What Could A Google Exec Do If He Ran A Major Record Label?

from the we're-about-to-find-out dept

In a bit of a surprise move, Douglas Merrill, a VP of engineering (one of a few) at Google (and sometimes referred to as the company's CIO) is jumping ship to become "president of digital" at major record label EMI. Amusingly, this comes just a month and a half after he declared in an interview that he had "the best CIO job in the world." No matter what, this should be interesting. EMI has been charting a different course than the other major record labels since a private equity firm bought it out last year. Rather than whine and fret, the company seems to be looking at the changing marketplace (finally!) as an opportunity. The company has also cut back from the IFPI/RIAA campaign of lawsuits, though it hasn't gone away from them completely. Still, a Google exec, hopefully with at least some of Google's DNA of treating users right can only lead to good things. As we've said, there's still a huge role for record labels to play in the new digital world, if they just stopped looking at the past. Either way, we're about to find out what a Google exec could do with a major record label, and hopefully, it'll be a huge step in the right direction.
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Filed Under: douglas merrill, google exec, recording industry
Companies: emi, google

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  1. identicon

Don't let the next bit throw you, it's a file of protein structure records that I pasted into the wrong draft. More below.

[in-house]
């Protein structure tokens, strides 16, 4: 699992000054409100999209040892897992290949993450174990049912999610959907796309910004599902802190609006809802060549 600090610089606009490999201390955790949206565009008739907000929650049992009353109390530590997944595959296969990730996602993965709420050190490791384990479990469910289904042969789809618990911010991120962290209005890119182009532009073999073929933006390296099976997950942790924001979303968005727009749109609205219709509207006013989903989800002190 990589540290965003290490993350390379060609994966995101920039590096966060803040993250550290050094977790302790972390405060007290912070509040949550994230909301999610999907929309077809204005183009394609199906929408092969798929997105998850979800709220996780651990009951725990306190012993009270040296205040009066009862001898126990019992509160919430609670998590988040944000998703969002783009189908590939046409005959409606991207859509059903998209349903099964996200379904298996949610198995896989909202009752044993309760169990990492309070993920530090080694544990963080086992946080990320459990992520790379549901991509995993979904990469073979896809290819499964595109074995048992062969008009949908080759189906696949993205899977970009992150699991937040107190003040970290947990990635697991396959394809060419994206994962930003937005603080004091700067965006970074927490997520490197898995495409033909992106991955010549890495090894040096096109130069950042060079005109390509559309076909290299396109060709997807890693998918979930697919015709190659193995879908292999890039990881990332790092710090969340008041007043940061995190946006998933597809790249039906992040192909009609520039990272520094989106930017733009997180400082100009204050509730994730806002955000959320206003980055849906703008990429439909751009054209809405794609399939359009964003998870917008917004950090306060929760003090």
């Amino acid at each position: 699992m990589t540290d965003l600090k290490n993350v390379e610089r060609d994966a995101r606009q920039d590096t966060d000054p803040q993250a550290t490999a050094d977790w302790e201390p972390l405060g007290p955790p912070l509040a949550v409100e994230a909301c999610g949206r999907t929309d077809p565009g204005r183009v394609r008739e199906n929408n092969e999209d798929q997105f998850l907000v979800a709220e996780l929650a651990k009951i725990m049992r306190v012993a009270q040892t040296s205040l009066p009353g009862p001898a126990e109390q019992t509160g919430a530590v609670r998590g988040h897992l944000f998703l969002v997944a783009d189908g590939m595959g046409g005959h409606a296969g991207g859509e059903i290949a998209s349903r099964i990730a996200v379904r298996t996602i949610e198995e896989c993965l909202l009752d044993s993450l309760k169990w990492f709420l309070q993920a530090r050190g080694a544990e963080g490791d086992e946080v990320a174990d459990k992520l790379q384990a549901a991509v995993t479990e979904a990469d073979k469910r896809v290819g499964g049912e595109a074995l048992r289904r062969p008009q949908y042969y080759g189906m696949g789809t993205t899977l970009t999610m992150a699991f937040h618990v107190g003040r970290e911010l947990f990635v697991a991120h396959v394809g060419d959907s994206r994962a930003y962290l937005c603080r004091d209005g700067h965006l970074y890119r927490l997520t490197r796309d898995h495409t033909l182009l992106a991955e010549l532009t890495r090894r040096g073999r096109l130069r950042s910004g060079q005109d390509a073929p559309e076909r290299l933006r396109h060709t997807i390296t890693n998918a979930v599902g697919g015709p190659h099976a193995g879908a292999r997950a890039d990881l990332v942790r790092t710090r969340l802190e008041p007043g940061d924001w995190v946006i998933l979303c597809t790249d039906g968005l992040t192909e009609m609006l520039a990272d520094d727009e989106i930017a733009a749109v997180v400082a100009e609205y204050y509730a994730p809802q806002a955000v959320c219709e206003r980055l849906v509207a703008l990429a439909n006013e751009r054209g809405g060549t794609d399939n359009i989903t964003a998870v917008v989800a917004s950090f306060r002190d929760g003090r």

Dan, 2 Apr 2008 @ 5:15am

    Hopefully, "digital" means high quality (full resolution audio downloads, esp as web/server speeds increase--not 128-256-320 kps files) and open source downloads that can be used freely to purchasers of said download (made into a CD, transferred to players, etc). It also means competitive pricing per download. Sorry, I am not going to pay $1/song when I can buy the CD for less money. Downloads compete with CD's they should act like it. (Amazon seems to understand this with their pricing model for most full "album" downloads).

    Trent Reznor's recent release is a great model... covering all segments of the market--but even on the lower end with the basic paid download you got the "art-book" that is so often missing in the normal download. As a CD listener, I usually want the hard disk so I can do with it what I want AND get something I can look at while I listen.

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